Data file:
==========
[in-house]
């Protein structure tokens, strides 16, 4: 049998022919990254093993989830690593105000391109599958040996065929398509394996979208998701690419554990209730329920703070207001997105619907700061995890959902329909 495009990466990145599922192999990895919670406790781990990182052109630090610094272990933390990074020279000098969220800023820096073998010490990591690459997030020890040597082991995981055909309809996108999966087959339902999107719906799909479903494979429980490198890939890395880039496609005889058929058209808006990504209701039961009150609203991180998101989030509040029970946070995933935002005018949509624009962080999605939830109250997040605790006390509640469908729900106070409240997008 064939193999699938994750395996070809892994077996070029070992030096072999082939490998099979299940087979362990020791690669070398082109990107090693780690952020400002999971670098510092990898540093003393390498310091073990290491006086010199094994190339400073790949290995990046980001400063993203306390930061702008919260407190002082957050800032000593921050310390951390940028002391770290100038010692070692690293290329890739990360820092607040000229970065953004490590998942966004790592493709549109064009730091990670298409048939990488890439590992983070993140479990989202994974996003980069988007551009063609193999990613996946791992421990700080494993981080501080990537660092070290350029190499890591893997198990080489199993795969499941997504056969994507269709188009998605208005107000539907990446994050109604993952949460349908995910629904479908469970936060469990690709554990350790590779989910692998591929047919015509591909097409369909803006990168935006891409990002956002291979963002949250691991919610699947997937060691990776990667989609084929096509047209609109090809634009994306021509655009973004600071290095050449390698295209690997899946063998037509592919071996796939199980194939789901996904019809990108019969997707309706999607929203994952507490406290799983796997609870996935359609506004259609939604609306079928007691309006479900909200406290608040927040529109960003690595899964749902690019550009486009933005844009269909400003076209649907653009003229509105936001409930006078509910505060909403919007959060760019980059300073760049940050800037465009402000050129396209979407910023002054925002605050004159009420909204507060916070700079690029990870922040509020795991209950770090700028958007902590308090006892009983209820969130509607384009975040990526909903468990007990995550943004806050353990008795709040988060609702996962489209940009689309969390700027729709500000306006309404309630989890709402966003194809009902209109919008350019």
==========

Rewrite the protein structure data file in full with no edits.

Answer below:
[in-house]
């Protein structure tokens, strides 16, 4: 049998022919990254093993989830690593105000391109599958040996065929398509394996979208998701690419554990209730329920703070207001997105619907700061995890959902329909 495009990466990145599922192999990895919670406790781990990182052109630090610094272990933390990074020279000098969220800023820096073998010490990591690459997030020890040597082991995981055909309809996108999966087959339902999107719906799909479903494979429980490198890939890395880039496609005889058929058209808006990504209701039961009150609203991180998101989030509040029970946070995933935002005018949509624009962080999605939830109250997040605790006390509640469908729900106070409240997008 064939193999699938994750395996070809892994077996070029070992030096072999082939490998099979299940087979362990020791690669070398082109990107090693780690952020400002999971670098510092990898540093003393390498310091073990290491006086010199094994190339400073790949290995990046980001400063993203306390930061702008919260407190002082957050800032000593921050310390951390940028002391770290100038010692070692690293290329890739990360820092607040000229970065953004490590998942966004790592493709549109064009730091990670298409048939990488890439590992983070993140479990989202994974996003980069988007551009063609193999990613996946791992421990700080494993981080501080990537660092070290350029190499890591893997198990080489199993795969499941997504056969994507269709188009998605208005107000539907990446994050109604993952949460349908995910629904479908469970936060469990690709554990350790590779989910692998591929047919015509591909097409369909803006990168935006891409990002956002291979963002949250691991919610699947997937060691990776990667989609084929096509047209609109090809634009994306021509655009973004600071290095050449390698295209690997899946063998037509592919071996796939199980194939789901996904019809990108019969997707309706999607929203994952507490406290799983796997609870996935359609506004259609939604609306079928007691309006479900909200406290608040927040529109960003690595899964749902690019550009486009933005844009269909400003076209649907653009003229509105936001409930006078509910505060909403919007959060760019980059300073760049940050800037465009402000050129396209979407910023002054925002605050004159009420909204507060916070700079690029990870922040509020795991209950770090700028958007902590308090006892009983209820969130509607384009975040990526909903468990007990995550943004806050353990008795709040988060609702996962489209940009689309969390700027729709500000306006309404309630989890709402966003194809009902209109919008350019």